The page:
While we ask you to time each presentation, we no longer allow you to provide hand signals for any other event than Extemp. If you judge Extemp, provide students with hands signals.
All interp events feature a 30 sec.-1 min. introduction (approximates, not actual limits).
- Intros must provide the author, title, and any essential background information.
- It should also engage you, preparing you for the tone and theme.
- Exceptions include
- ST (authors are sometimes unavailable)
- OW (authored by the speaker)
- OO (introduction built into the format)
- ODEC (must additionally include date and location speech was given).
Some events may also feature a 15-45 sec. (again approximate) teaser prior to the intro to further engage you.
(Pre-Dec 1) Regarding scripts:
- NPR, PR, NPO, PO, and ODEC must use a script.
- ST must be memorized.
- The remaining events offer optional script use, including XT which allows a note card.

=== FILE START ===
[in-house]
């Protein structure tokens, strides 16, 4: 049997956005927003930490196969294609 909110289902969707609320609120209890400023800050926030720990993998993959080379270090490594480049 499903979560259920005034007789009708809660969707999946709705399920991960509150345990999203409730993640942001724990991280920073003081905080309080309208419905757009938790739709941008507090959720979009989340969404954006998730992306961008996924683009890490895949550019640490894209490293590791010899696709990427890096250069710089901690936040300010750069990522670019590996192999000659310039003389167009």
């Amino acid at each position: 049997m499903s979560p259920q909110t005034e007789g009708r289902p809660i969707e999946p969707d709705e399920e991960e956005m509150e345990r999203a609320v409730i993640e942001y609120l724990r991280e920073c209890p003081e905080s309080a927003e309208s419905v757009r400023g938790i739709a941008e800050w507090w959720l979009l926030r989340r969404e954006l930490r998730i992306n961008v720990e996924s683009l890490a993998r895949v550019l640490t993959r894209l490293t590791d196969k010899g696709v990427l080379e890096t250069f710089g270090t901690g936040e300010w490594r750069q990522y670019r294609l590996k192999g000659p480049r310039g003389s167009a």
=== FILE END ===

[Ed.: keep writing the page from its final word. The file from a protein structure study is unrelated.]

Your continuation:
(Post-Dec 1) Regarding scripts:
- We are past the memorization deadline.
- NPR, PR, NPO, and PO must still use use a script.
- ST, HI, DI, DUO, OO, and XT must be memorized.
- The remaining events offer optional script use.
- In ODEC the podium is also optional.
- PLEASE NOTE – the use of a script by a student in a memorized event is an automatic last place!
Judging and Commenting Guidelines
All Speech presentations should be tasteful and thought-provoking—yes, this is subjective criteria.
- Material selected for sheer shock value, regardless of the skill of the presenter, should be judged as inferior to material of proven literary merit.
- Please be as objective as possible, understanding that different schools and individuals have different standards.